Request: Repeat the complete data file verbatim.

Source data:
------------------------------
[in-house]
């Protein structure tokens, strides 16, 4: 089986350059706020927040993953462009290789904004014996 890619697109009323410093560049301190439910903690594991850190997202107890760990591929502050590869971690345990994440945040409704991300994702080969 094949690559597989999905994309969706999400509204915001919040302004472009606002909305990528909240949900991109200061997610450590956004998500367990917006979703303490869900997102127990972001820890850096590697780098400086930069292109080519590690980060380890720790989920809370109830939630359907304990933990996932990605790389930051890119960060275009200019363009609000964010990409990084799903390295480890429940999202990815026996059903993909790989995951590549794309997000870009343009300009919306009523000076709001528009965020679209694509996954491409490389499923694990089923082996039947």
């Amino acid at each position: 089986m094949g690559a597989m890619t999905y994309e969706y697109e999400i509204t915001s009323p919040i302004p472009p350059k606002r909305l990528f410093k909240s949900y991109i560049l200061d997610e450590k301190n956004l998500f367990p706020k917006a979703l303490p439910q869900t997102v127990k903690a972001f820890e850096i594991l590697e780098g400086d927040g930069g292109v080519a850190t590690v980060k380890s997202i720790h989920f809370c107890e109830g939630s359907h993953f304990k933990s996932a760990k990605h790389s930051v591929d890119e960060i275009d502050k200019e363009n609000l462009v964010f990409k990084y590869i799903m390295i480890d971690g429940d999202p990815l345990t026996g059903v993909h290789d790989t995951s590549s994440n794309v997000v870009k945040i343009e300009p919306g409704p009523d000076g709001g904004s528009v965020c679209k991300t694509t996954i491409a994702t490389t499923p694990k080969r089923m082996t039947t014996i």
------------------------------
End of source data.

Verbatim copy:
[in-house]
């Protein structure tokens, strides 16, 4: 089986350059706020927040993953462009290789904004014996 890619697109009323410093560049301190439910903690594991850190997202107890760990591929502050590869971690345990994440945040409704991300994702080969 094949690559597989999905994309969706999400509204915001919040302004472009606002909305990528909240949900991109200061997610450590956004998500367990917006979703303490869900997102127990972001820890850096590697780098400086930069292109080519590690980060380890720790989920809370109830939630359907304990933990996932990605790389930051890119960060275009200019363009609000964010990409990084799903390295480890429940999202990815026996059903993909790989995951590549794309997000870009343009300009919306009523000076709001528009965020679209694509996954491409490389499923694990089923082996039947």
């Amino acid at each position: 089986m094949g690559a597989m890619t999905y994309e969706y697109e999400i509204t915001s009323p919040i302004p472009p350059k606002r909305l990528f410093k909240s949900y991109i560049l200061d997610e450590k301190n956004l998500f367990p706020k917006a979703l303490p439910q869900t997102v127990k903690a972001f820890e850096i594991l590697e780098g400086d927040g930069g292109v080519a850190t590690v980060k380890s997202i720790h989920f809370c107890e109830g939630s359907h993953f304990k933990s996932a760990k990605h790389s930051v591929d890119e960060i275009d502050k200019e363009n609000l462009v964010f990409k990084y590869i799903m390295i480890d971690g429940d999202p990815l345990t026996g059903v993909h290789d790989t995951s590549s994440n794309v997000v870009k945040i343009e300009p919306g409704p009523d000076g709001g904004s528009v965020c679209k991300t694509t996954i491409a994702t490389t499923p694990k080969r089923m082996t039947t014996i």